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Battling the nonexistent Food Crisis

During my research on Global Food Security  I heard various opinions about the Food Crisis and how we should tackle it. Ranging from “we should do more” and “we should do less”, every government, NGO, company or researcher considers food security as a societal problem that must be dealt with now.

But a statement left me utterly perplexed: “many don’t actually see a food crisis coming” said a representative of the European Coordination of Via Campesina. And the statement is absolutely correct. Although more than 256,000 people died in Somalia in the past two years of hunger and food riots have become more frequent on all continents, the vast majority of people don’t care about a possible Food Crisis and, thus, when they hear news regarding food security, they just change the channel.

At a recent conference I attended in the United Kingdom, I found out that food has been rationed in the UK due to shortages. Not only at the time after the Second World War, but as recent as April 2013 when powder milk for babies was rationed to only 2 kg/purchase. This was due to an increase in exports towards China making the product unavailable for the British market.

Because we have a corporate agribusiness sector which is (economically correctly) directed by a profit-based “selling to the highest bidder” strategy and, at the same time, we have an ever increasing number of undernourished people (870 million and climbing) at a time when the world is facing the toughest financial crisis (austerity measures have led to the increase of unemployment in the EU to 11%- > 21% amongst youth), a food crisis should be THE thing at the tip of everyone’s tongues, from citizens to politicians.

From unemployment to food crisis

In a time of crisis, any kind of crisis, people’s behaviour is often predictable. When unemployed, people will do one of two things depending on the type of support they have available:

  • Invest their resources in an independent initiative: start-up in their field of expertise, exploring new fields of expertise, new academic experiences to increase the chance of employ-ability etc.; or
  • Planning the resources thoroughly in time in order to “stretch them” for a longer period (and increase the chances for “survival” in case the crisis extends).

As the current global financial crisis made millions of people unemployed, the second option was “experimented” by many in the past few years. Very few actually invested in themselves or in new initiatives that could have kick-started their careers.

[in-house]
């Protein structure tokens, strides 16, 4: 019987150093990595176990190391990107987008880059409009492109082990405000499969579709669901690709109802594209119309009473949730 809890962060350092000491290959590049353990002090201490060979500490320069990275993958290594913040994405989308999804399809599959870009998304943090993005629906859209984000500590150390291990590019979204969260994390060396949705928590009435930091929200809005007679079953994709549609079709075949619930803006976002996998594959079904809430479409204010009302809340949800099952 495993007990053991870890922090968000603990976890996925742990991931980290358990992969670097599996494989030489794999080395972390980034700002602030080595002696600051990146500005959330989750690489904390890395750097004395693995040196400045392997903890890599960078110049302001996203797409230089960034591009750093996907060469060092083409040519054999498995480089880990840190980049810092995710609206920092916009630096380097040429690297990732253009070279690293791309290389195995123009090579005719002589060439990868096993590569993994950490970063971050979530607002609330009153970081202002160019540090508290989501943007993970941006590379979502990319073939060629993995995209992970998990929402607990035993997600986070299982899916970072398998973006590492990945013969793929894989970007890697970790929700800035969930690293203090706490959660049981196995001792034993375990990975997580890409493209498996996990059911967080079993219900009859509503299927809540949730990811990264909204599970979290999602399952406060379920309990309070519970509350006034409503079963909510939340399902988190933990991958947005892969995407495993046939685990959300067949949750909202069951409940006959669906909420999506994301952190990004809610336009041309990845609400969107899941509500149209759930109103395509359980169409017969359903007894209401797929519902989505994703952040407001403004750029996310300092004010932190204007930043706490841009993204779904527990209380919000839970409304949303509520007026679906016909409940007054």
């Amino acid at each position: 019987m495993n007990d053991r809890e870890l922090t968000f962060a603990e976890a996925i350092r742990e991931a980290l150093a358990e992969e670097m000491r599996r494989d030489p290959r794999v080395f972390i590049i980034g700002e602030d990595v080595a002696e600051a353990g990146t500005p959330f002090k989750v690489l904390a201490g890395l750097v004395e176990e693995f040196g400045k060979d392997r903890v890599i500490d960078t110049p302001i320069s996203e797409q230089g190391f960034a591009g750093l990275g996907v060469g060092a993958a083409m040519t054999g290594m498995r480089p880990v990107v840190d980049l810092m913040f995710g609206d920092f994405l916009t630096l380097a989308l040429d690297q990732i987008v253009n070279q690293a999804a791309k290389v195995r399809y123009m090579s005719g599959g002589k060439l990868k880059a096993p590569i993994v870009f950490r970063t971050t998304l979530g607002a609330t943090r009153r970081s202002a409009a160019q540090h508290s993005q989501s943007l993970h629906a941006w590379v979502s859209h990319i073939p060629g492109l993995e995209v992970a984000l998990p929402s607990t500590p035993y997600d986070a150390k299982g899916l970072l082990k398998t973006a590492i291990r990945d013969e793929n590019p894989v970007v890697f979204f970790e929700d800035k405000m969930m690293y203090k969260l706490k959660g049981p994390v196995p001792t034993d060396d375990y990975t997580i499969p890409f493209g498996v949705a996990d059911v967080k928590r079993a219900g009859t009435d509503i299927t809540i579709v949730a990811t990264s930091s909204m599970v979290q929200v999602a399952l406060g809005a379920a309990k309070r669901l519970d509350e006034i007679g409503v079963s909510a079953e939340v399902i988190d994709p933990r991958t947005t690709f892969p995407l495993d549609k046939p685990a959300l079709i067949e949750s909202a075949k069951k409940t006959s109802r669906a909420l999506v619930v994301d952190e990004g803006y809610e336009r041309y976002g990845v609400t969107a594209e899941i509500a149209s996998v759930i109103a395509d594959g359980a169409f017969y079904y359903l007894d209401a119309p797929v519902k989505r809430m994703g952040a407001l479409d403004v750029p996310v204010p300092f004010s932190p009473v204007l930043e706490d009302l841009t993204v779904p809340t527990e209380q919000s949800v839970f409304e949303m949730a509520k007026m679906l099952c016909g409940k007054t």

As this unemployment crisis deepens and the personal resources get lower, the “best” choice people see is to make stocks of certain materials, such as (conserved) foods, in order to avoid the increasing prices. While this might seem as a solution, no one can forecast the evolution of food prices on a short and medium term range, especially in a crisis period when both the demand and offer can vary dramatically. So we can possibly see either a drop or an increase in food prices, depending on the demand.

If unemployment is one of the triggers of the food crisis, with low demand and offer ratios significantly affecting the agricultural markets, undernourishment can become an issue even in developed countries due mainly to the lack of nutrients. In developed countries (where undernourishment usually doesn’t go over 5-7%), in times of crisis people tend to eat less types of food (usually sticking to 1-2 types of vegetables), less meals per day and, thus, less calories and nutrients.

When does unemployment lead to food crisis and to food riots?

Have you ever heard of food riots? Food riots were pretty common in the last two centuries, usually started by food shortages, harvest failures, droughts, food speculation, poor trade possibilities. In the past years many experts have cautioned about the possibility of a global food crisis.

If this sounds familiar, it is because in Africa the main problem is food shortage, in Europe in 2012 we had a huge failure in different crops mainly caused by climate change, the US was struck by an unseen drought leading to a very poor yield in almost every crop, but especially corn. Food speculators took advantage of all these events and drove the prices high, especially considering that they bought corn for the production of biofuels. Because of trade bans, certain countries in the Middle East and North Africa (MENA Region) are still facing food shortages.

The Arab Spring started there with “food” as an trigger. On December 17th 2010, Mohamed Bouazizi became the symbol of the Arab Spring after the police harassed him and confiscated his “wares” (goods). He was a fruits street vendor. In sign of protest, he set himself on fire, triggering the“Arab Spring”.

How to prevent a food crisis and food riots?

In order to prevent a food crisis, we need good governance. We need leaders who are able to understand the triggers of food crises and who are capable of preventing them.

To avoid food riots, we need to communicate clearly. We need to have people understanding the food crisis. For this, a generation of communicators can be “grown” and the most innovative ideas of preventing food insecurity can be implemented through the voices and actions of this generation.

Source: Original blogpost by Codrin PO, one of the AASW6 social reporters on the FARA-AASW Blog. Photo Credits: USDA

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Wednesday, 21 February 2024

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